“Heartburn”, “Acid reflux” and “GERD”. They’re terms that get tossed around a lot, not just in the reflux community but among regular people as well. Whether it’s a heartburn commercial on TV, an unasked for anecdote from Uncle Joe about the scope of his digestive issues, or a firsthand experience, chances are these three issues have in some way been a part of your life. So why is it that we still don’t understand what these terms mean? Today we're breaking down exactly how these terms are different.
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Since it was unanimously approved by the FDA in 2012, the LINX® Reflux Management System has struggled to gain private insurance coverage. Still, there have been some big advances that makes us hopeful — here’s what we know so far.
Esophageal Cancer (EC) is one of the fastest growing cancers by incidence, and is one of the most deadly cancers in the US. According to the American Cancer Society, an estimated 17,000 new cases of esophageal cancer will be diagnosed in 2017. A large portion of those cases will be Adenocarcinoma, a type of esophageal cancer linked specifically to GERD (Gastroesophageal Reflux Disease).
GERD is more than just heartburn.
GERD is a chronic, often progressive disease resulting from a weak lower esophageal sphincter that allows harmful gastric fluid to reflux into the esophagus, resulting in both pain and injury to the esophageal lining. Symptoms of GERD include heartburn and regurgitation, often associated with chronic sleep disruption, and may also include persistent cough, excessive throat clearing, hoarseness and a feeling of a “lump” in the throat. Acid reflux medications, such as Prevacid®, Nexium®, and Prilosec®, affect gastric acid production, but do not repair the sphincter defect, allowing continued reflux.
GERD can lead to cancer.
What many people don’t know is that, in many cases, GERD can lead to cancer. Patients with chronic GERD can develop a condition called Barrett’s esophagus. An estimated 15% of chronic reflux patients also have Barrett’s esophagus – a condition caused when digestive acid backs up from the stomach into the esophagus, causing damage and the growth of pre-cancerous cells. According to the National Institutes of Health, more than three million people in the U.S. have Barrett’s esophagus. When left untreated, patients with Barrett's esophagus have a 40x greater risk in developing adenocarcinoma, an aggressive form of cancer that is often fatal.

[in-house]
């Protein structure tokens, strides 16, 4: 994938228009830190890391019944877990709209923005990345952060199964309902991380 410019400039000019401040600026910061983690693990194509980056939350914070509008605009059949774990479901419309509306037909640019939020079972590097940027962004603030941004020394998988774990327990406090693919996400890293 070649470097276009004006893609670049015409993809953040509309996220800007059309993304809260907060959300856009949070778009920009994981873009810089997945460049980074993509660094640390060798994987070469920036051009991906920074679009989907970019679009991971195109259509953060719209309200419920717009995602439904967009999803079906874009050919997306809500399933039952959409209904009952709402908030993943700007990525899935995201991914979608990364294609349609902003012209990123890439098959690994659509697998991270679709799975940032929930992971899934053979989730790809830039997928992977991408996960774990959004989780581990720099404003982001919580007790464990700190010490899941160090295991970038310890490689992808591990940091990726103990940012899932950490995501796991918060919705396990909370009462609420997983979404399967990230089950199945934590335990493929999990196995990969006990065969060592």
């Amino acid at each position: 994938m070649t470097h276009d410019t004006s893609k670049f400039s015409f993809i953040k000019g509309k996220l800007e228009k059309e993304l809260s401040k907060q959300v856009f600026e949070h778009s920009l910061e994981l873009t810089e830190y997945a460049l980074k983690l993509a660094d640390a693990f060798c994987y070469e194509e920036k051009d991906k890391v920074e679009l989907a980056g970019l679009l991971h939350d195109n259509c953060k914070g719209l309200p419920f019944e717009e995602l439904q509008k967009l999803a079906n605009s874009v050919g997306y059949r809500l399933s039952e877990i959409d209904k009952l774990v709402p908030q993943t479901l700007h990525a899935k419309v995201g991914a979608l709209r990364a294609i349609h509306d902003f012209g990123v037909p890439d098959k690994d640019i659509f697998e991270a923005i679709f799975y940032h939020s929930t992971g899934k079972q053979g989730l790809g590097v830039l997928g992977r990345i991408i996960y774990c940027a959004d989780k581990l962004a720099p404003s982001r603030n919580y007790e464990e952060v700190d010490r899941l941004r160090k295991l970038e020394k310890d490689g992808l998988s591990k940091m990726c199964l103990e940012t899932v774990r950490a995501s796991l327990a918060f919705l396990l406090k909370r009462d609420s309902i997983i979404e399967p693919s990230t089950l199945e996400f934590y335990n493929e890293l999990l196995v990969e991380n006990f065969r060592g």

The most common symptom of esophageal cancer is a problem swallowing, with a feeling like food is stuck in the throat or chest, or even choking on food. This is often mild when it starts, and gradually worsens over time as the opening inside the esophagus gets narrower. Additional symptoms can include; weight loss without trying, chest pain, pressure or burning, worsening indigestion or heartburn, coughing or hoarseness, and bleeding in the esophagus.
Get Educated. Get Evaluated. Get Treated.
Esophageal cancer is a very real thing, and unfortunately if you’re a patient with GERD it is something you should keep on your radar. Being educated and informed about the potential risks can go a long way towards prevention and early detection. If you experience GERD symptoms more than twice a week, or continue to have symptoms and/or develop new or worsening symptoms while on medication, consult your physician about the risks of GERD and available treatment options. Your physician can discuss tests available to diagnose GERD including: endoscopy, pH testing, manometry and barium esophagram.
Choosing which anti-reflux surgery is best for you can be difficult, and where these procedures vary the most significantly is in other areas like the pros, cons, recovery details, and cost. Here’s the breakdown for Transoral Incisionless Fundoplication:
GERD is so much more than heartburn and acid reflux. Often patients use the term “acid reflux disease” as a blanket statement when they really just mean that they are experiencing heartburn. Acid reflux isn’t the same thing as GERD, so acid reflux treatment won’t be able to cure your GERD. Basically, acid reflux is an action, while GERD is the actual disease and heartburn is a symptom.
The Difference Between GERD and Acid Reflux: Gastroesophageal reflux disease (GERD) is a chronic digestive disease which occurs when stomach contents such as acid, food or bile flow back into your food pipe (esophagus). The backwash is what we call acid reflux and it irritates the lining of the esophagus, causing GERD. This process often results in heartburn symptoms.
Looking for Acid Reflux Treatment Centers in Tampa? Click Here.
Over 60 Million people suffer daily from chronic heartburn and prevalence of GERD symptoms have increased by over 47% in the last 10 years. Other GERD symptoms in addition to heartburn include:
- Chest Pain
- Difficulty Swallowing
- Sore Throat/Hoarseness
- Waking up choking
- Loss of smell/taste
- Frequent burping/”Wet Burps”
- Sour taste in throat
- Bad breath
- Tooth enamel erosion
If you are experiencing these symptoms, it could mean that you have GERD but remember that the only way you can know for sure is by scheduling an appointment with a gastroenterologist. Only a GI specialist can diagnose GERD and help you develop an appropriate GERD treatment plan. There are different stages of GERD and over time it can progress, which is why it’s important to talk to your doctor about the best treatment options for your specific case.